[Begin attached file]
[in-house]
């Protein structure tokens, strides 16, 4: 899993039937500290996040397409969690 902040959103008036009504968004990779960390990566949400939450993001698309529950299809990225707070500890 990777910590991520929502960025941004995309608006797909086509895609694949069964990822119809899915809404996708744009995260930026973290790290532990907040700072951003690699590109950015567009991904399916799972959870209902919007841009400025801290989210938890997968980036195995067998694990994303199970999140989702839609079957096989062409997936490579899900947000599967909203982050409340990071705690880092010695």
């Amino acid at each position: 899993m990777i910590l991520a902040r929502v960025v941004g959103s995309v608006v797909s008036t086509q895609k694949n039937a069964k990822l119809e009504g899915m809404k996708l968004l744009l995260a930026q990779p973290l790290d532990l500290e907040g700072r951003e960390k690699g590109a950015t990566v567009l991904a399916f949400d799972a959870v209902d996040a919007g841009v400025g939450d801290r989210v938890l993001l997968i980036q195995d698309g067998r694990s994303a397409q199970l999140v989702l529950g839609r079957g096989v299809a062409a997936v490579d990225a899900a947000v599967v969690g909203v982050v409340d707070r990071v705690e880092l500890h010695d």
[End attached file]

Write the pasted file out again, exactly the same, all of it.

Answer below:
[in-house]
């Protein structure tokens, strides 16, 4: 899993039937500290996040397409969690 902040959103008036009504968004990779960390990566949400939450993001698309529950299809990225707070500890 990777910590991520929502960025941004995309608006797909086509895609694949069964990822119809899915809404996708744009995260930026973290790290532990907040700072951003690699590109950015567009991904399916799972959870209902919007841009400025801290989210938890997968980036195995067998694990994303199970999140989702839609079957096989062409997936490579899900947000599967909203982050409340990071705690880092010695």
């Amino acid at each position: 899993m990777i910590l991520a902040r929502v960025v941004g959103s995309v608006v797909s008036t086509q895609k694949n039937a069964k990822l119809e009504g899915m809404k996708l968004l744009l995260a930026q990779p973290l790290d532990l500290e907040g700072r951003e960390k690699g590109a950015t990566v567009l991904a399916f949400d799972a959870v209902d996040a919007g841009v400025g939450d801290r989210v938890l993001l997968i980036q195995d698309g067998r694990s994303a397409q199970l999140v989702l529950g839609r079957g096989v299809a062409a997936v490579d990225a899900a947000v599967v969690g909203v982050v409340d707070r990071v705690e880092l500890h010695d």